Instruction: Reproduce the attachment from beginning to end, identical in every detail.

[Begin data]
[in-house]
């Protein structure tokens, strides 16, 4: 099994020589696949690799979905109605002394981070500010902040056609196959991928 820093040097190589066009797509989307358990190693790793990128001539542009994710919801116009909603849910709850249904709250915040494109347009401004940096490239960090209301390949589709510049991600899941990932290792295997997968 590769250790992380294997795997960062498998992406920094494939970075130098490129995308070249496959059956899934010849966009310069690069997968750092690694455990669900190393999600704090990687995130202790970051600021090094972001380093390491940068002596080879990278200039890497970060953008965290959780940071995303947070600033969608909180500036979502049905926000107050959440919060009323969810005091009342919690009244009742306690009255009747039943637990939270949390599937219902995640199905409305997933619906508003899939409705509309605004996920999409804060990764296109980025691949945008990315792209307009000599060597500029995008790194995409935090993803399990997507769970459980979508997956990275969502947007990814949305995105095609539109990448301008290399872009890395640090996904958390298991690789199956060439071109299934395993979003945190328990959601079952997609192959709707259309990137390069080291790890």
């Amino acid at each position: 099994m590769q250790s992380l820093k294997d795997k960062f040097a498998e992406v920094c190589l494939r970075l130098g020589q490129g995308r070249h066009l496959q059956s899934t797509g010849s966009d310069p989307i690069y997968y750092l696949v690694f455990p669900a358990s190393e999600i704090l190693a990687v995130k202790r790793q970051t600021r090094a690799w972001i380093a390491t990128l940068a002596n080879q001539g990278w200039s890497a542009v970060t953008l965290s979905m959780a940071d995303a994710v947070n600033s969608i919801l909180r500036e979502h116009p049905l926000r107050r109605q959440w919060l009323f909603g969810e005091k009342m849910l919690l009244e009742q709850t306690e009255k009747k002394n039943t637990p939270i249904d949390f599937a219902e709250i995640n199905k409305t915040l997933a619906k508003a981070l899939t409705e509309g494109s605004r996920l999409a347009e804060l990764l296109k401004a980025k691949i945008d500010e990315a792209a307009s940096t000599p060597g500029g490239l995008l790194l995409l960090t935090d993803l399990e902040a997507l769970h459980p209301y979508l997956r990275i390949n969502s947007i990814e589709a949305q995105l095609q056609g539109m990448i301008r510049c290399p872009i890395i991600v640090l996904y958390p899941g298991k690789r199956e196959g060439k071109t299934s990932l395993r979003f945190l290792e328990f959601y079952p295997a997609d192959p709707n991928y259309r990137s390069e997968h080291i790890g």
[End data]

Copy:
[in-house]
């Protein structure tokens, strides 16, 4: 099994020589696949690799979905109605002394981070500010902040056609196959991928 820093040097190589066009797509989307358990190693790793990128001539542009994710919801116009909603849910709850249904709250915040494109347009401004940096490239960090209301390949589709510049991600899941990932290792295997997968 590769250790992380294997795997960062498998992406920094494939970075130098490129995308070249496959059956899934010849966009310069690069997968750092690694455990669900190393999600704090990687995130202790970051600021090094972001380093390491940068002596080879990278200039890497970060953008965290959780940071995303947070600033969608909180500036979502049905926000107050959440919060009323969810005091009342919690009244009742306690009255009747039943637990939270949390599937219902995640199905409305997933619906508003899939409705509309605004996920999409804060990764296109980025691949945008990315792209307009000599060597500029995008790194995409935090993803399990997507769970459980979508997956990275969502947007990814949305995105095609539109990448301008290399872009890395640090996904958390298991690789199956060439071109299934395993979003945190328990959601079952997609192959709707259309990137390069080291790890």
């Amino acid at each position: 099994m590769q250790s992380l820093k294997d795997k960062f040097a498998e992406v920094c190589l494939r970075l130098g020589q490129g995308r070249h066009l496959q059956s899934t797509g010849s966009d310069p989307i690069y997968y750092l696949v690694f455990p669900a358990s190393e999600i704090l190693a990687v995130k202790r790793q970051t600021r090094a690799w972001i380093a390491t990128l940068a002596n080879q001539g990278w200039s890497a542009v970060t953008l965290s979905m959780a940071d995303a994710v947070n600033s969608i919801l909180r500036e979502h116009p049905l926000r107050r109605q959440w919060l009323f909603g969810e005091k009342m849910l919690l009244e009742q709850t306690e009255k009747k002394n039943t637990p939270i249904d949390f599937a219902e709250i995640n199905k409305t915040l997933a619906k508003a981070l899939t409705e509309g494109s605004r996920l999409a347009e804060l990764l296109k401004a980025k691949i945008d500010e990315a792209a307009s940096t000599p060597g500029g490239l995008l790194l995409l960090t935090d993803l399990e902040a997507l769970h459980p209301y979508l997956r990275i390949n969502s947007i990814e589709a949305q995105l095609q056609g539109m990448i301008r510049c290399p872009i890395i991600v640090l996904y958390p899941g298991k690789r199956e196959g060439k071109t299934s990932l395993r979003f945190l290792e328990f959601y079952p295997a997609d192959p709707n991928y259309r990137s390069e997968h080291i790890g």